# Brownian Motion Maze Solving (based on "The Dumbest Way To Solve A Maze")

Posted 2 months ago
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Posted 2 months ago
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Posted 1 month ago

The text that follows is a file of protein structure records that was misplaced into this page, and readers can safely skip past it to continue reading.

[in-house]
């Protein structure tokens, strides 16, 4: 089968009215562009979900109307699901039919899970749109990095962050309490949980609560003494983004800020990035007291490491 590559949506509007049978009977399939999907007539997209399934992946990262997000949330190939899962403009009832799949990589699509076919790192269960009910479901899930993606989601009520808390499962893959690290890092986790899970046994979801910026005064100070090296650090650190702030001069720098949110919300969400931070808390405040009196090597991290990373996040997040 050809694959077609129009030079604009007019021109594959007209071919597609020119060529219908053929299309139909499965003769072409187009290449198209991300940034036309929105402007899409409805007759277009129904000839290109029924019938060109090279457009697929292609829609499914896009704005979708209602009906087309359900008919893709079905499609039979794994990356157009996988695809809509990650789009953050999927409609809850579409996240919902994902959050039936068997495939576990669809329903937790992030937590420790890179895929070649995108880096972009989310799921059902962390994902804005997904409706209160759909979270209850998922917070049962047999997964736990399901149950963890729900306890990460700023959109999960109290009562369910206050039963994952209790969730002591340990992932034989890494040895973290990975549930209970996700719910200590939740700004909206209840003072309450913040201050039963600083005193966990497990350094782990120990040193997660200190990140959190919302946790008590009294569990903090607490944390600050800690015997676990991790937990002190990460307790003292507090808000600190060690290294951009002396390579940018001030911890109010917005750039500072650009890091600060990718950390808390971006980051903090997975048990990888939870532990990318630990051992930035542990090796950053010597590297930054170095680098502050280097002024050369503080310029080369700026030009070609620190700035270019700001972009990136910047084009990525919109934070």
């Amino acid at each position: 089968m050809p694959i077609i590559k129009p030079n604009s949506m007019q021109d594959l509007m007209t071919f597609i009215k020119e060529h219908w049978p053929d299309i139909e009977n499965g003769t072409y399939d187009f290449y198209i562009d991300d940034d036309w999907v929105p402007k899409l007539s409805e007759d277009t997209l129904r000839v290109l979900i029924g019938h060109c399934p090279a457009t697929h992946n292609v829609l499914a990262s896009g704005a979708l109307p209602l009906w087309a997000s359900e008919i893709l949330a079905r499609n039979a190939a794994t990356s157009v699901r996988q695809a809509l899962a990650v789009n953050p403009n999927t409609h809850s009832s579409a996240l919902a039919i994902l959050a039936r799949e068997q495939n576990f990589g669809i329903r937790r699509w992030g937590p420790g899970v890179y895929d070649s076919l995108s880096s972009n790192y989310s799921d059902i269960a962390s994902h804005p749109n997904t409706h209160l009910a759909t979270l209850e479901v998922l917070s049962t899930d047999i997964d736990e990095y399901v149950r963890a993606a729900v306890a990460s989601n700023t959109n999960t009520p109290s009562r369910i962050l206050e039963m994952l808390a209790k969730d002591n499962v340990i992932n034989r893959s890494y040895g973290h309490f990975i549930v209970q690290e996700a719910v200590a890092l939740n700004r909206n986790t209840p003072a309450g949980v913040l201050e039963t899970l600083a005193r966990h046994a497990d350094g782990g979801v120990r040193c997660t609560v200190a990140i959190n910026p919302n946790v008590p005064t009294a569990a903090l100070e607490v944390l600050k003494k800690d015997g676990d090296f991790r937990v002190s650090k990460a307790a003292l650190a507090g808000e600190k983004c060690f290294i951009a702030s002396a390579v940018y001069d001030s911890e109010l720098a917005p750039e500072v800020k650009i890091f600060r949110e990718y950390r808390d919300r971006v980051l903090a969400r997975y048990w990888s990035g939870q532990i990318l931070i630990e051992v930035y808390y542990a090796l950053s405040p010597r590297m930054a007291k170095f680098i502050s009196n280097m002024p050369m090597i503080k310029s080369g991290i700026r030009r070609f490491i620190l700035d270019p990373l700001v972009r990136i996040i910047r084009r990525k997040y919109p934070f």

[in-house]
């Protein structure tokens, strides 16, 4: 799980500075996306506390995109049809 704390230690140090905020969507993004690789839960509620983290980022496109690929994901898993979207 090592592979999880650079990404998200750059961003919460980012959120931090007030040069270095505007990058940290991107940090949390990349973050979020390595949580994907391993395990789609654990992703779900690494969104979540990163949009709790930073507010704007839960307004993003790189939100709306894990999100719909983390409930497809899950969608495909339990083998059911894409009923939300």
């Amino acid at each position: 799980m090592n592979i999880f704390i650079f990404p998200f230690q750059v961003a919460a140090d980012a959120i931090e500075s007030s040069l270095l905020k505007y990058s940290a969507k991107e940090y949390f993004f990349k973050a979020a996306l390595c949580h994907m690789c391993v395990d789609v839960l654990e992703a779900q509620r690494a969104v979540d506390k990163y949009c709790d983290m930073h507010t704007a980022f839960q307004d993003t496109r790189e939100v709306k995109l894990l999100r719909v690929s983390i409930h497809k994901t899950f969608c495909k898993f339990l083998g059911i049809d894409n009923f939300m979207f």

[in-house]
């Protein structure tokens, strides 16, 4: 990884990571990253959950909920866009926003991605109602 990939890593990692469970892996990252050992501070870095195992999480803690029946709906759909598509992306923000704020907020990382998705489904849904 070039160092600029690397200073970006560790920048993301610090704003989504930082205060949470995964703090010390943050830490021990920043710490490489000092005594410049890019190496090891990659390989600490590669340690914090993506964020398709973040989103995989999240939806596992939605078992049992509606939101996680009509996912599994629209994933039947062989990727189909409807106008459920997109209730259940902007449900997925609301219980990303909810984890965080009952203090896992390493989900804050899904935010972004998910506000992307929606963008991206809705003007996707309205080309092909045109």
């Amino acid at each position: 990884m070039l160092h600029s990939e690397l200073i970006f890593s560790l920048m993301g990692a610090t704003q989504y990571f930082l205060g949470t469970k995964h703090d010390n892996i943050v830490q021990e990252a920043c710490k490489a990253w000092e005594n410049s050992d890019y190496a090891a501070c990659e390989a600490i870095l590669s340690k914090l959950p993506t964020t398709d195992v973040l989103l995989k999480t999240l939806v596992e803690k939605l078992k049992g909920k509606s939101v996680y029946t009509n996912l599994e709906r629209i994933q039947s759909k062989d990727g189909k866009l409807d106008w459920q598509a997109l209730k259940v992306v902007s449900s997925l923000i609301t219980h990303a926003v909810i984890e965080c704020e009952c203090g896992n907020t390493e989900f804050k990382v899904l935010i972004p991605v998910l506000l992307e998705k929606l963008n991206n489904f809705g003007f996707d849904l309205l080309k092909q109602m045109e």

The way you derive the uniform distributions, choosing the coordinates describing lines... these are the descriptions of lines! It is similar to the foundation of a cellular automaton based on And. When you focus on it you can see the balls diverge at the beginning, decide to run the simulation so many times to catch the end motion, decrease the end-difficulty (that's 2000 balls but no walls). Brownian Motion looks like maze-solving? No way! That's awesome. g = GridGraph[{8, 12}]; spanningTree = FindSpanningTree[ NeighborhoodGraph[g, RandomSample[VertexList[g], 8*12], 1]] The Boolean of wall membership, sowing the position parts (showing how we can get the positionSeries to show the path for one particle) and traversing... this simulation is definitely super fun it's like the ball that went to the maze start versus the one that escaped the maze is not the same! And then we've got these successor balls coming in and updating. ListPlot[ Flatten[ Table[Transpose@ RandomFunction[WienerProcess[\[Mu], \[Sigma]], {0, 1, .001}, 2][ "States"], {\[Mu], .001, 1, .1}, {\[Sigma], .001, 1, .1}]], PlotTheme -> "Detailed", PlotRange -> Full, ColorFunction -> "Rainbow", ImageSize -> 300] Thank you for posting this dynamic content! I was inspired by and would also like to thank James, Donavon, and Varun for their helpful demonstrations. Ya know how philosophy symbolically reduces to explain the nature of everything... and in this simulation the balls are hopping and bouncing at all pseudorandom velocity, in a maze. What would you do if you could generate a new FindSpanningTree and GridGraph to in form form the passages and walls? It's a beautiful topic and explanation to us, as a resource for vector art. https://reference.wolfram.com/language/example/BrownianMotion.htmlhttps://demonstrations.wolfram.com/BrownianMotionPathAndMaximumDrawdown/https://demonstrations.wolfram.com/ExitTimesOfBrownianMotionIn3D/https://demonstrations.wolfram.com/BrownianMotionIn2DAndTheFokkerPlanckEquation/https://demonstrations.wolfram.com/TwoDimensionalFractionalBrownianMotion/